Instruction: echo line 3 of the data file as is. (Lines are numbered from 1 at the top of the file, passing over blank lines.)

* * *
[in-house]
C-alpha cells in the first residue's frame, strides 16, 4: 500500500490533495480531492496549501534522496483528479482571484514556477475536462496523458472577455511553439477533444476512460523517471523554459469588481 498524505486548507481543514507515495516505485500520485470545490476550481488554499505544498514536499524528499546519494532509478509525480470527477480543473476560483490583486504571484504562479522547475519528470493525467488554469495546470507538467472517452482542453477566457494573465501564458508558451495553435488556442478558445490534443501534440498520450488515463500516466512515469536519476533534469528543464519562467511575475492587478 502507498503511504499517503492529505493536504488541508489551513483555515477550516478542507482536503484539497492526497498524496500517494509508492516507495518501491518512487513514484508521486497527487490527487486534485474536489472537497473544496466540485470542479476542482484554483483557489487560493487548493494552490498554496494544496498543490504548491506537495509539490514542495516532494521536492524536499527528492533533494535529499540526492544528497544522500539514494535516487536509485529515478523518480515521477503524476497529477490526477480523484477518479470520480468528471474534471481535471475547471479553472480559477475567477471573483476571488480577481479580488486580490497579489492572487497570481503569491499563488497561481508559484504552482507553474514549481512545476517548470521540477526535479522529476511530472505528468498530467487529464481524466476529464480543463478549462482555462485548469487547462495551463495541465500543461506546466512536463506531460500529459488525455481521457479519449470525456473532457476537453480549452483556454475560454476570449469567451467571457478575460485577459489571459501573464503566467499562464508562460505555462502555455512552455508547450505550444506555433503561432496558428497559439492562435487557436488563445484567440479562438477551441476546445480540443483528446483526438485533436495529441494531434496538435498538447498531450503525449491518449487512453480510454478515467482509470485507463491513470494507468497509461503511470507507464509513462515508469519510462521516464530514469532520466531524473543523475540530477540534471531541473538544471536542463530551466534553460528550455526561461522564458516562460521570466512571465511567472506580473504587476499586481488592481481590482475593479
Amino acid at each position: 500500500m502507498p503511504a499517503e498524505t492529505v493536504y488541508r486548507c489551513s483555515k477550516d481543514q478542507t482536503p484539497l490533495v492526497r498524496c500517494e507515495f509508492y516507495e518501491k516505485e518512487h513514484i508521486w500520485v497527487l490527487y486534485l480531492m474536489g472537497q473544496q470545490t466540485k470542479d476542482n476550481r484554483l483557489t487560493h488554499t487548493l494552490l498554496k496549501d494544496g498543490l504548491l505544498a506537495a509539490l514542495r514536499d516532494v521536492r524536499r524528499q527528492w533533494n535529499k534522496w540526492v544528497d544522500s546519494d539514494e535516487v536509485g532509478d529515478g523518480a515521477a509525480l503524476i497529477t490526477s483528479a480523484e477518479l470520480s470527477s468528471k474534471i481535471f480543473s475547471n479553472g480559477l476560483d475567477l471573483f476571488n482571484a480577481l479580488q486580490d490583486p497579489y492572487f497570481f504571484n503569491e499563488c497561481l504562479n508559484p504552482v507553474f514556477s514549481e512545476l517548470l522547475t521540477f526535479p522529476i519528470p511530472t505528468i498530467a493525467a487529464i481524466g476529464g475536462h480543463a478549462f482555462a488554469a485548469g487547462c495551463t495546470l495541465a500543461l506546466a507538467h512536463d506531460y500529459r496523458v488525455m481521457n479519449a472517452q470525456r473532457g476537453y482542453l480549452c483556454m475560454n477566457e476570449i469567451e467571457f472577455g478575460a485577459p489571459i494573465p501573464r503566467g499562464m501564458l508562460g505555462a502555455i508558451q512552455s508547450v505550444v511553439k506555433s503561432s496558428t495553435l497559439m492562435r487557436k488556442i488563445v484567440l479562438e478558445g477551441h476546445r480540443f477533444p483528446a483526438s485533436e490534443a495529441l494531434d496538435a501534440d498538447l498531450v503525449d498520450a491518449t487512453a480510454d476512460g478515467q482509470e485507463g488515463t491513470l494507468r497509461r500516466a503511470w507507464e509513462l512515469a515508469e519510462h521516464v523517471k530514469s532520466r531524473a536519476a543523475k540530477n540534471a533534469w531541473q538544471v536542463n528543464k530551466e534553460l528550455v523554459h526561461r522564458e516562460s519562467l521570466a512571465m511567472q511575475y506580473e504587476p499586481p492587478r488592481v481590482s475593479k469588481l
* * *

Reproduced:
Amino acid at each position: 500500500m502507498p503511504a499517503e498524505t492529505v493536504y488541508r486548507c489551513s483555515k477550516d481543514q478542507t482536503p484539497l490533495v492526497r498524496c500517494e507515495f509508492y516507495e518501491k516505485e518512487h513514484i508521486w500520485v497527487l490527487y486534485l480531492m474536489g472537497q473544496q470545490t466540485k470542479d476542482n476550481r484554483l483557489t487560493h488554499t487548493l494552490l498554496k496549501d494544496g498543490l504548491l505544498a506537495a509539490l514542495r514536499d516532494v521536492r524536499r524528499q527528492w533533494n535529499k534522496w540526492v544528497d544522500s546519494d539514494e535516487v536509485g532509478d529515478g523518480a515521477a509525480l503524476i497529477t490526477s483528479a480523484e477518479l470520480s470527477s468528471k474534471i481535471f480543473s475547471n479553472g480559477l476560483d475567477l471573483f476571488n482571484a480577481l479580488q486580490d490583486p497579489y492572487f497570481f504571484n503569491e499563488c497561481l504562479n508559484p504552482v507553474f514556477s514549481e512545476l517548470l522547475t521540477f526535479p522529476i519528470p511530472t505528468i498530467a493525467a487529464i481524466g476529464g475536462h480543463a478549462f482555462a488554469a485548469g487547462c495551463t495546470l495541465a500543461l506546466a507538467h512536463d506531460y500529459r496523458v488525455m481521457n479519449a472517452q470525456r473532457g476537453y482542453l480549452c483556454m475560454n477566457e476570449i469567451e467571457f472577455g478575460a485577459p489571459i494573465p501573464r503566467g499562464m501564458l508562460g505555462a502555455i508558451q512552455s508547450v505550444v511553439k506555433s503561432s496558428t495553435l497559439m492562435r487557436k488556442i488563445v484567440l479562438e478558445g477551441h476546445r480540443f477533444p483528446a483526438s485533436e490534443a495529441l494531434d496538435a501534440d498538447l498531450v503525449d498520450a491518449t487512453a480510454d476512460g478515467q482509470e485507463g488515463t491513470l494507468r497509461r500516466a503511470w507507464e509513462l512515469a515508469e519510462h521516464v523517471k530514469s532520466r531524473a536519476a543523475k540530477n540534471a533534469w531541473q538544471v536542463n528543464k530551466e534553460l528550455v523554459h526561461r522564458e516562460s519562467l521570466a512571465m511567472q511575475y506580473e504587476p499586481p492587478r488592481v481590482s475593479k469588481l